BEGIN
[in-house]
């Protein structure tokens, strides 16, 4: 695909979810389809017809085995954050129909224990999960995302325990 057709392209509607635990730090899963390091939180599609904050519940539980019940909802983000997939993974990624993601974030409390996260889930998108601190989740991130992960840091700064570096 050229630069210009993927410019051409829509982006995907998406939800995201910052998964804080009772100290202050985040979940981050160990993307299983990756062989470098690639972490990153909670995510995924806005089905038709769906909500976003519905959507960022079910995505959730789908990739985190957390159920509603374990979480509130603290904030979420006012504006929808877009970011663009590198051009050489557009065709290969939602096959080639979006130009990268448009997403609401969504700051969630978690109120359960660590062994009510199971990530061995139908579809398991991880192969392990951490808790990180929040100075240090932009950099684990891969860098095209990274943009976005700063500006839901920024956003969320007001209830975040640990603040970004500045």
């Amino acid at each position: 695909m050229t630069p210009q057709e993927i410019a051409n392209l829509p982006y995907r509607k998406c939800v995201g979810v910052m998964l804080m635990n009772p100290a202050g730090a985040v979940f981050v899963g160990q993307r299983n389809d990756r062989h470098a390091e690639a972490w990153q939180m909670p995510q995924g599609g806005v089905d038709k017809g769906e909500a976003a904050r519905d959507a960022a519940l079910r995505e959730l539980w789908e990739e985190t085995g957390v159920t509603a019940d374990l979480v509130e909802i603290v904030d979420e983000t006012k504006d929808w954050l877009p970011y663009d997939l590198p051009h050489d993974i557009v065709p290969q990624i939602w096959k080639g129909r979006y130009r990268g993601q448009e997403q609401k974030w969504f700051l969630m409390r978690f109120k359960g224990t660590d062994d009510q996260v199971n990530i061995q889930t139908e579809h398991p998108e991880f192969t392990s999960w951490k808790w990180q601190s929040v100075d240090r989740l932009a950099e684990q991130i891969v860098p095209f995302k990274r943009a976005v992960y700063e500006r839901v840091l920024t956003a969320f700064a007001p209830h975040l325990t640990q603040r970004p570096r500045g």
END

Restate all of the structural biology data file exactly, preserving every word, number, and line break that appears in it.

[in-house]
């Protein structure tokens, strides 16, 4: 695909979810389809017809085995954050129909224990999960995302325990 057709392209509607635990730090899963390091939180599609904050519940539980019940909802983000997939993974990624993601974030409390996260889930998108601190989740991130992960840091700064570096 050229630069210009993927410019051409829509982006995907998406939800995201910052998964804080009772100290202050985040979940981050160990993307299983990756062989470098690639972490990153909670995510995924806005089905038709769906909500976003519905959507960022079910995505959730789908990739985190957390159920509603374990979480509130603290904030979420006012504006929808877009970011663009590198051009050489557009065709290969939602096959080639979006130009990268448009997403609401969504700051969630978690109120359960660590062994009510199971990530061995139908579809398991991880192969392990951490808790990180929040100075240090932009950099684990891969860098095209990274943009976005700063500006839901920024956003969320007001209830975040640990603040970004500045």
């Amino acid at each position: 695909m050229t630069p210009q057709e993927i410019a051409n392209l829509p982006y995907r509607k998406c939800v995201g979810v910052m998964l804080m635990n009772p100290a202050g730090a985040v979940f981050v899963g160990q993307r299983n389809d990756r062989h470098a390091e690639a972490w990153q939180m909670p995510q995924g599609g806005v089905d038709k017809g769906e909500a976003a904050r519905d959507a960022a519940l079910r995505e959730l539980w789908e990739e985190t085995g957390v159920t509603a019940d374990l979480v509130e909802i603290v904030d979420e983000t006012k504006d929808w954050l877009p970011y663009d997939l590198p051009h050489d993974i557009v065709p290969q990624i939602w096959k080639g129909r979006y130009r990268g993601q448009e997403q609401k974030w969504f700051l969630m409390r978690f109120k359960g224990t660590d062994d009510q996260v199971n990530i061995q889930t139908e579809h398991p998108e991880f192969t392990s999960w951490k808790w990180q601190s929040v100075d240090r989740l932009a950099e684990q991130i891969v860098p095209f995302k990274r943009a976005v992960y700063e500006r839901v840091l920024t956003a969320f700064a007001p209830h975040l325990t640990q603040r970004p570096r500045g």